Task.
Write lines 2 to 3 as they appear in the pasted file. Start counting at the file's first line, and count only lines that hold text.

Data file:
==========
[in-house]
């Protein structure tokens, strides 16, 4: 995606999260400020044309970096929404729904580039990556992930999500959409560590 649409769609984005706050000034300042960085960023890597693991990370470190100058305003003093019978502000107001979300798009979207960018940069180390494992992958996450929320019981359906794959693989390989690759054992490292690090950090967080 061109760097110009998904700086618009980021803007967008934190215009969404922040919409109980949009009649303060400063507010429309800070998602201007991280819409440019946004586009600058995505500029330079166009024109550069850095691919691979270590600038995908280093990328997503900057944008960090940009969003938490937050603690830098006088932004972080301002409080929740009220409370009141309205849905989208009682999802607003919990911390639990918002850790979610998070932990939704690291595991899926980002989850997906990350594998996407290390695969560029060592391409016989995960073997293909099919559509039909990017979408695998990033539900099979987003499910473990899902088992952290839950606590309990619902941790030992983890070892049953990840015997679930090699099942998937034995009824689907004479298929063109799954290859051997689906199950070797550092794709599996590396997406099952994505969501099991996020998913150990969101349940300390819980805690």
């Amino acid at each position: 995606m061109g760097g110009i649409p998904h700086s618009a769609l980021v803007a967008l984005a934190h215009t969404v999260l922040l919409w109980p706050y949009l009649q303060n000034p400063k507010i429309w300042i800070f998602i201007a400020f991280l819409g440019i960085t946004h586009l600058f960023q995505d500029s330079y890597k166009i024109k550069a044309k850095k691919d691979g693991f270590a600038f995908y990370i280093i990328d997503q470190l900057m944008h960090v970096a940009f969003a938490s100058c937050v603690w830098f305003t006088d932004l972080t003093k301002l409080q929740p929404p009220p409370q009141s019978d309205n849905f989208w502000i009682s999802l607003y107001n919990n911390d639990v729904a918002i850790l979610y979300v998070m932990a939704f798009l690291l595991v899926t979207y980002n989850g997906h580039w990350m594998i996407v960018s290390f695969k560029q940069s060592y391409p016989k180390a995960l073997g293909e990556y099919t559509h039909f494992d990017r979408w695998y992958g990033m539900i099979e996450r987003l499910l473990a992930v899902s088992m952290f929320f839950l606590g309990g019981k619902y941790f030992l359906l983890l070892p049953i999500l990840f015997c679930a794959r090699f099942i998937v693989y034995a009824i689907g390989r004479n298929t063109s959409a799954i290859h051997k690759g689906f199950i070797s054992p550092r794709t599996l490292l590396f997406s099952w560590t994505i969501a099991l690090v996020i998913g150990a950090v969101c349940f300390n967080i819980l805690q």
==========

């Protein structure tokens, strides 16, 4: 995606999260400020044309970096929404729904580039990556992930999500959409560590 649409769609984005706050000034300042960085960023890597693991990370470190100058305003003093019978502000107001979300798009979207960018940069180390494992992958996450929320019981359906794959693989390989690759054992490292690090950090967080 061109760097110009998904700086618009980021803007967008934190215009969404922040919409109980949009009649303060400063507010429309800070998602201007991280819409440019946004586009600058995505500029330079166009024109550069850095691919691979270590600038995908280093990328997503900057944008960090940009969003938490937050603690830098006088932004972080301002409080929740009220409370009141309205849905989208009682999802607003919990911390639990918002850790979610998070932990939704690291595991899926980002989850997906990350594998996407290390695969560029060592391409016989995960073997293909099919559509039909990017979408695998990033539900099979987003499910473990899902088992952290839950606590309990619902941790030992983890070892049953990840015997679930090699099942998937034995009824689907004479298929063109799954290859051997689906199950070797550092794709599996590396997406099952994505969501099991996020998913150990969101349940300390819980805690």
């Amino acid at each position: 995606m061109g760097g110009i649409p998904h700086s618009a769609l980021v803007a967008l984005a934190h215009t969404v999260l922040l919409w109980p706050y949009l009649q303060n000034p400063k507010i429309w300042i800070f998602i201007a400020f991280l819409g440019i960085t946004h586009l600058f960023q995505d500029s330079y890597k166009i024109k550069a044309k850095k691919d691979g693991f270590a600038f995908y990370i280093i990328d997503q470190l900057m944008h960090v970096a940009f969003a938490s100058c937050v603690w830098f305003t006088d932004l972080t003093k301002l409080q929740p929404p009220p409370q009141s019978d309205n849905f989208w502000i009682s999802l607003y107001n919990n911390d639990v729904a918002i850790l979610y979300v998070m932990a939704f798009l690291l595991v899926t979207y980002n989850g997906h580039w990350m594998i996407v960018s290390f695969k560029q940069s060592y391409p016989k180390a995960l073997g293909e990556y099919t559509h039909f494992d990017r979408w695998y992958g990033m539900i099979e996450r987003l499910l473990a992930v899902s088992m952290f929320f839950l606590g309990g019981k619902y941790f030992l359906l983890l070892p049953i999500l990840f015997c679930a794959r090699f099942i998937v693989y034995a009824i689907g390989r004479n298929t063109s959409a799954i290859h051997k690759g689906f199950i070797s054992p550092r794709t599996l490292l590396f997406s099952w560590t994505i969501a099991l690090v996020i998913g150990a950090v969101c349940f300390n967080i819980l805690q």